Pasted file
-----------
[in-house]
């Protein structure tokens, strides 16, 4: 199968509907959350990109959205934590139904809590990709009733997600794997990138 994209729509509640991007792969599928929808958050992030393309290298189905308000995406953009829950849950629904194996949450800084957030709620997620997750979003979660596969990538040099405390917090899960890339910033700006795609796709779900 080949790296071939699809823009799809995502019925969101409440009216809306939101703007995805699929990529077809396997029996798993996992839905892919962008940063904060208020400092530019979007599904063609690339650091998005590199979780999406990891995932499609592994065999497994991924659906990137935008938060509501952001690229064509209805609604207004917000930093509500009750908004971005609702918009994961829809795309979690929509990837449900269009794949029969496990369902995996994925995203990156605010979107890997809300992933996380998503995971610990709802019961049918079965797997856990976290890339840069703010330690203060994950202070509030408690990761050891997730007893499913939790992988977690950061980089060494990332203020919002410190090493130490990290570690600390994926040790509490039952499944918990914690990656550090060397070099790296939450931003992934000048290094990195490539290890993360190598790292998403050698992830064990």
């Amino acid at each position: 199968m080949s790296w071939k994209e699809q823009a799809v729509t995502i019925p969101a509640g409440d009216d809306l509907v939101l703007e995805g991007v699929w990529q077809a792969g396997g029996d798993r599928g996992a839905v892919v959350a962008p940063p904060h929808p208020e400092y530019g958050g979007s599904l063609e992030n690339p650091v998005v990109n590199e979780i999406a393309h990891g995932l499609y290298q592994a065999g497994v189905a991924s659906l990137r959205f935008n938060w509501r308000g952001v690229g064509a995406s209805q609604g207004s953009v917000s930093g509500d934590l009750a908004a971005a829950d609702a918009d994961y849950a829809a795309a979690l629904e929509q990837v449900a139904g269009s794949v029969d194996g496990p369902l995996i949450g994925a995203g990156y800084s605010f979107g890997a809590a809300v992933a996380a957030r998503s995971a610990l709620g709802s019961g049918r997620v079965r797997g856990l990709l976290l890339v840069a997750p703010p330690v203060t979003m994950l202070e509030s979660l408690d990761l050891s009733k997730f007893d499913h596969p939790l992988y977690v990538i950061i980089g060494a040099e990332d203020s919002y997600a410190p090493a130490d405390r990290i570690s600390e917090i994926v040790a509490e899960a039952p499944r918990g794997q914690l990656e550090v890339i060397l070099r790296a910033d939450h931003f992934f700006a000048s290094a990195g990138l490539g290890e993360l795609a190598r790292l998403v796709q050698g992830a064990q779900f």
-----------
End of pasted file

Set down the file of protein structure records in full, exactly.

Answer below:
[in-house]
């Protein structure tokens, strides 16, 4: 199968509907959350990109959205934590139904809590990709009733997600794997990138 994209729509509640991007792969599928929808958050992030393309290298189905308000995406953009829950849950629904194996949450800084957030709620997620997750979003979660596969990538040099405390917090899960890339910033700006795609796709779900 080949790296071939699809823009799809995502019925969101409440009216809306939101703007995805699929990529077809396997029996798993996992839905892919962008940063904060208020400092530019979007599904063609690339650091998005590199979780999406990891995932499609592994065999497994991924659906990137935008938060509501952001690229064509209805609604207004917000930093509500009750908004971005609702918009994961829809795309979690929509990837449900269009794949029969496990369902995996994925995203990156605010979107890997809300992933996380998503995971610990709802019961049918079965797997856990976290890339840069703010330690203060994950202070509030408690990761050891997730007893499913939790992988977690950061980089060494990332203020919002410190090493130490990290570690600390994926040790509490039952499944918990914690990656550090060397070099790296939450931003992934000048290094990195490539290890993360190598790292998403050698992830064990």
């Amino acid at each position: 199968m080949s790296w071939k994209e699809q823009a799809v729509t995502i019925p969101a509640g409440d009216d809306l509907v939101l703007e995805g991007v699929w990529q077809a792969g396997g029996d798993r599928g996992a839905v892919v959350a962008p940063p904060h929808p208020e400092y530019g958050g979007s599904l063609e992030n690339p650091v998005v990109n590199e979780i999406a393309h990891g995932l499609y290298q592994a065999g497994v189905a991924s659906l990137r959205f935008n938060w509501r308000g952001v690229g064509a995406s209805q609604g207004s953009v917000s930093g509500d934590l009750a908004a971005a829950d609702a918009d994961y849950a829809a795309a979690l629904e929509q990837v449900a139904g269009s794949v029969d194996g496990p369902l995996i949450g994925a995203g990156y800084s605010f979107g890997a809590a809300v992933a996380a957030r998503s995971a610990l709620g709802s019961g049918r997620v079965r797997g856990l990709l976290l890339v840069a997750p703010p330690v203060t979003m994950l202070e509030s979660l408690d990761l050891s009733k997730f007893d499913h596969p939790l992988y977690v990538i950061i980089g060494a040099e990332d203020s919002y997600a410190p090493a130490d405390r990290i570690s600390e917090i994926v040790a509490e899960a039952p499944r918990g794997q914690l990656e550090v890339i060397l070099r790296a910033d939450h931003f992934f700006a000048s290094a990195g990138l490539g290890e993360l795609a190598r790292l998403v796709q050698g992830a064990q779900f």